Analysis of Brazilian Plant Extracts as Potential Source of Antioxidant Natural Products Using Bench-Top Assays

Authors

  • Lucyana C. Marin Graduate Program in Environmental and Experimental Pathology, Paulista University, R. Dr. Bacelar, 1212, Vila Clementino, São Paulo, SP, 04026-002, BRAZIL.
  • Ellen C.M Cavarsan Graduate Program in Environmental and Experimental Pathology, Paulista University, R. Dr. Bacelar, 1212, Vila Clementino, São Paulo, SP, 04026-002, BRAZIL.
  • Ingrit E.C Díaz Facultad de Ingeniería Química y Textil de la Universidad Nacional de Ingeniería, Av. Tupac Amaru 210, Rimac, Lima, PERÚ.
  • Mateus L.B Paciencia Graduate Program in Dentistry and Center for Research in Biodiversity, Paulista University, Av. Paulista, 900, 1 andar, São Paulo, SP, 01310-100, BRAZIL.
  • Sergio A Frana Graduate Program in Dentistry and Center for Research in Biodiversity, Paulista University, Av. Paulista, 900, 1 andar, São Paulo, SP, 01310-100, BRAZIL.
  • Ivana B Suffredini [1] Graduate Program in Environmental and Experimental Pathology, Paulista University, R. Dr. Bacelar, 1212, Vila Clementino, São Paulo, SP, 04026-002, BRAZIL. [3] Graduate Program in Dentistry and Center for Research in Biodiversity, Paulista University, Av. Paulista, 900, 1 andar, São Paulo, SP, 01310-100, BRAZIL.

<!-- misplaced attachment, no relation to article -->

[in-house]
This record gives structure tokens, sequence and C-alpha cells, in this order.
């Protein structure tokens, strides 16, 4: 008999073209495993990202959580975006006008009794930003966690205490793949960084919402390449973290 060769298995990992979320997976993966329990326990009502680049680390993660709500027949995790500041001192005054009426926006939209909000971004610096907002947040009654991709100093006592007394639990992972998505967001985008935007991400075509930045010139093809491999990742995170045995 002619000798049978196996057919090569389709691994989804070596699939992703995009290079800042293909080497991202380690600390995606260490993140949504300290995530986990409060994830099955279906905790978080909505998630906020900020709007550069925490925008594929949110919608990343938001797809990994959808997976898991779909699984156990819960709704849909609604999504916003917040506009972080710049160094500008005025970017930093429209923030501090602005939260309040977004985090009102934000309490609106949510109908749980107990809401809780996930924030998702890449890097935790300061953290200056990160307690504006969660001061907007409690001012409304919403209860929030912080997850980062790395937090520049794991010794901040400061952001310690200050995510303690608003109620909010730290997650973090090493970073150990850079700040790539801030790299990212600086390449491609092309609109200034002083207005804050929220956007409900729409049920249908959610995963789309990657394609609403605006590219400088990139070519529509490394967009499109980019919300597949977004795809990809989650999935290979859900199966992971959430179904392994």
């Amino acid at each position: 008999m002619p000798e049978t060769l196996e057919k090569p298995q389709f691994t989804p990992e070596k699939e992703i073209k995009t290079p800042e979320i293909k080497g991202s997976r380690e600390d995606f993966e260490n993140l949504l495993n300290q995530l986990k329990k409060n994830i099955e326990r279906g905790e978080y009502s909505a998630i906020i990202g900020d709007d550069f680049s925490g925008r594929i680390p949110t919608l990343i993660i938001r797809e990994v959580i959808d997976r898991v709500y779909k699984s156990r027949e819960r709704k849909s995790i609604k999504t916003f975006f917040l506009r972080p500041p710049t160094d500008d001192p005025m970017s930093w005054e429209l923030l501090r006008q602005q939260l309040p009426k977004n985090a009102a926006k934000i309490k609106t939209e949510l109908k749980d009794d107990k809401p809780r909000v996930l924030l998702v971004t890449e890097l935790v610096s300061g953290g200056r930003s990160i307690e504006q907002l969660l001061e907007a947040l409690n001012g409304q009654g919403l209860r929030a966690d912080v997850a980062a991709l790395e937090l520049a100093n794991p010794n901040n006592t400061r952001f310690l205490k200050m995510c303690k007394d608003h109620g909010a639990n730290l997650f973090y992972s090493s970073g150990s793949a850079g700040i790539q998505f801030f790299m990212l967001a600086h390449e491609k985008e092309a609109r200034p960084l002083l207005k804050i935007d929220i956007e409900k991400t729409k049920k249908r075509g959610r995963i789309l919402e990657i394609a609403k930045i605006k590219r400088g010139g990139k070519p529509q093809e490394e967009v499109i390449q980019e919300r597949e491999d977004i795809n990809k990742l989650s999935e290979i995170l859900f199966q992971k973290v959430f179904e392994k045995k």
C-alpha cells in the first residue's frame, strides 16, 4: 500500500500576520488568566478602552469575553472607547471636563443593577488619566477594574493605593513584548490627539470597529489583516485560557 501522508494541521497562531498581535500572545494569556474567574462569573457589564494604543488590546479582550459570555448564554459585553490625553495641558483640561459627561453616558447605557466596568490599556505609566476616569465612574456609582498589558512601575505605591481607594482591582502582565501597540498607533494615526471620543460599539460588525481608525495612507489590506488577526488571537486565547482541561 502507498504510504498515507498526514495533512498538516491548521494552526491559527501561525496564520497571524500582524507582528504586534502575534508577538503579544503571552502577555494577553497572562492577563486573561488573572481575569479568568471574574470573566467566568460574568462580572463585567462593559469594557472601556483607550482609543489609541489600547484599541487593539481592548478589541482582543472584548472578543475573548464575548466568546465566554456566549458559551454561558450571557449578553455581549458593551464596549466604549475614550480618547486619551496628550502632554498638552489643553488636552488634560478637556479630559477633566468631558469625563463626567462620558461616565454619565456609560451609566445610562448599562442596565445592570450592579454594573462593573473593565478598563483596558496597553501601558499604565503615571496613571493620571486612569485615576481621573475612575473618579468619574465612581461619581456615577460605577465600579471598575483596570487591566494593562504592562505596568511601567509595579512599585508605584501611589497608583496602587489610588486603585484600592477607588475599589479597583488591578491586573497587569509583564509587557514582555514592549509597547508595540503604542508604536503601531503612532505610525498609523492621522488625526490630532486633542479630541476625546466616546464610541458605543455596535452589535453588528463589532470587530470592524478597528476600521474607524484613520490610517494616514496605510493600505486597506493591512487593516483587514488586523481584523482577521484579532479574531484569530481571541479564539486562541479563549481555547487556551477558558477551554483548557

DOI:

https://doi.org/10.5530/fra.2018.2.18

Keywords:

Amazon Rain Forest, Biodiversity, Plant extracts, Thin layer chromatography, Phytochemistry, Radical scavenge

Abstract

Introduction: The present work reported the antioxidant and chemical screening of Brazilian plant aqueous and organic extracts. Methods: An amount of 895 Brazilian Amazon aqueous and organic plant extracts were tested in thin layer chromatography plates (TLC) using 2, 2-diphenyl-1-picrylhydrazyl (DPPH), β-carotene, Dragendorff’s reagent, Kedde’s reagent, and KOH reagent so as to evaluate antioxidant activity and chemical profiles. Antioxidant and DPPH free radical scavenging activities results were submitted to chi-square analyses. Results: Only 8.60% of the extracts showed β-carotene/bleaching response, while 96.09% of the extracts responded as a radical scavenger, alkaloids occurred in 8.0% of the extracts whereas anthraquinones occurred in 0.89% of the extracts and cardenolides in 3.89% of the extracts. Conclusion: Present findings described that Amazon plant extracts have a huge potential to be a source of antioxidant compounds to be used in preventive medicine, as well as the chemical screening revealed that their plants can be strategically assessed as a source of alkaloids to be tested in further biological assays.

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Analysis of Brazilian Plant Extracts as Potential Source of Antioxidant Natural Products Using Bench-Top Assays

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Published

2018-04-01

How to Cite

Marin, L. C., Cavarsan, E. C., Díaz, I. E., Paciencia, M. L., Frana, S. A., & Suffredini, I. B. (2018). Analysis of Brazilian Plant Extracts as Potential Source of Antioxidant Natural Products Using Bench-Top Assays. Free Radicals and Antioxidants, 8(2), 120–129. https://doi.org/10.5530/fra.2018.2.18